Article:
“The Neighbors” review: A surprisingly appealing film about growing up

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Passing gas, penis jokes, exchanging of bodily fluids; “Neighbors” has all the making of a Seth Rogen film, but this time, it is surprisingly more than that.

Going into the movie, I expected a frat boy cliche, sophomoric and crass comedy, but I quickly found myself dumbfounded by the depth of the plot, in addition to the funny and well rounded acting of the actors involved. No, the boobs, cannabis and used condoms aren’t the star of this vehicle, it is the actors and the writing.

Mac Radner, played by the always humorous Seth Rogen, this is as close to a stand-up man that Rogen will play, and his wife, acted by the cute Rose Byrne, move into a picturesque neighborhood with their infant daughter.

All seems normal, to the point of the doldrums of everyday suburban living. But the tranquility doesn’t last. A fraternity, Delta Psi, moves next door and, of course, hard partying ensues.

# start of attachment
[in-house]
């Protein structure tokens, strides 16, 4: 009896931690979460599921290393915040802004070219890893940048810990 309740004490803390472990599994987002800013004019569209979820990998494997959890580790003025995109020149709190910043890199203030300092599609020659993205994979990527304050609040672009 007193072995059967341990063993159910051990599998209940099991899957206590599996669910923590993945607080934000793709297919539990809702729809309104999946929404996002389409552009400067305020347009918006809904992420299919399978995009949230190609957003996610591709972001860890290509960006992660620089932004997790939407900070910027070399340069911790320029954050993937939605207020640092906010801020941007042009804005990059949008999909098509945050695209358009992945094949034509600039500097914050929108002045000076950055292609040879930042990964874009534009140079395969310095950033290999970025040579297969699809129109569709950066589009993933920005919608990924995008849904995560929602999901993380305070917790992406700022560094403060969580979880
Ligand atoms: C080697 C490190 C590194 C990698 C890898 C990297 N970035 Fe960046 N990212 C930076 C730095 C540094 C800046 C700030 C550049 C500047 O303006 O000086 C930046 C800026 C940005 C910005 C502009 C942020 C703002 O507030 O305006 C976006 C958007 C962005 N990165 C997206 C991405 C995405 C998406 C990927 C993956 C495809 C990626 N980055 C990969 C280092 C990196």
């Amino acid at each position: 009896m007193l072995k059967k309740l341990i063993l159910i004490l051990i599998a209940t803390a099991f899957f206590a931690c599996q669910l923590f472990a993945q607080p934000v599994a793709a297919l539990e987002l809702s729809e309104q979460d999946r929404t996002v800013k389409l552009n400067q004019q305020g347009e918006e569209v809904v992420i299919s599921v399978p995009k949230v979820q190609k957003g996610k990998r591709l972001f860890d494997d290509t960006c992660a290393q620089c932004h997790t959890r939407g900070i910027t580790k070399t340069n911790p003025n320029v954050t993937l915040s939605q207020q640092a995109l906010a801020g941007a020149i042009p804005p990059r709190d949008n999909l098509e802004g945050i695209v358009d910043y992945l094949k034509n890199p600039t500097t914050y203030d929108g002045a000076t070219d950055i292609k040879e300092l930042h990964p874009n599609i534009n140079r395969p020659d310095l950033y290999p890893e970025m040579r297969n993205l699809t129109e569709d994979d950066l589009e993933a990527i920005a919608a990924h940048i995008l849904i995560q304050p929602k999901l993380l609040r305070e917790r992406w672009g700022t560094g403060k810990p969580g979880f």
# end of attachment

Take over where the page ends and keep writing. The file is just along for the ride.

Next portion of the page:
The president of the frat, Teddy (Zac Efron) and his vice president Pete (Dave Franco) are on a mission of throwing the biggest, most epic party ever to be able to put their picture on a plaque commemorating the memorable parties of members past. And naturally, that’s where the quaint family couple clash with the frat boys. And of course, the ensuing shenanigans and hilarity.

Expect some gross out, potty humor: farting into faces, licking crap, etc. Frat boy humor abound as well: hot housing, yes, hot housing, during a party, raising money by selling condoms of each members actual junk size. It’s plenty of “in your face” humor. But all of it is not in vain of a transparent plot.

The actors all do great jobs conveying their roles and agenda. Rogen and Byrne, at first, try to be cool then slowly devolve to their hatred of the fraternity and are hellbent on getting rid of them.

Efron is endearing in his role. You can’t really hate his character; he’s not evil, he just wants to have fun and others to have fun as well. His relationship with Franco’s character is a surprisingly strong emotional gravity. Teddy’s support of his friend, after all “Bros before hoes,” and chemistry is a close second, to that of Rogen and Byrne’s. McLovin, err, Christopher Mintz-Plasse, Craig Roberts, funny in his short spotlight, and Lisa Kudrow round out this effective cast.

Summer is upon us, and there aren’t many better options to kick off the season than the salacious and laugh out loud “Neighbors.” There’s no need to feel guilty afterwards.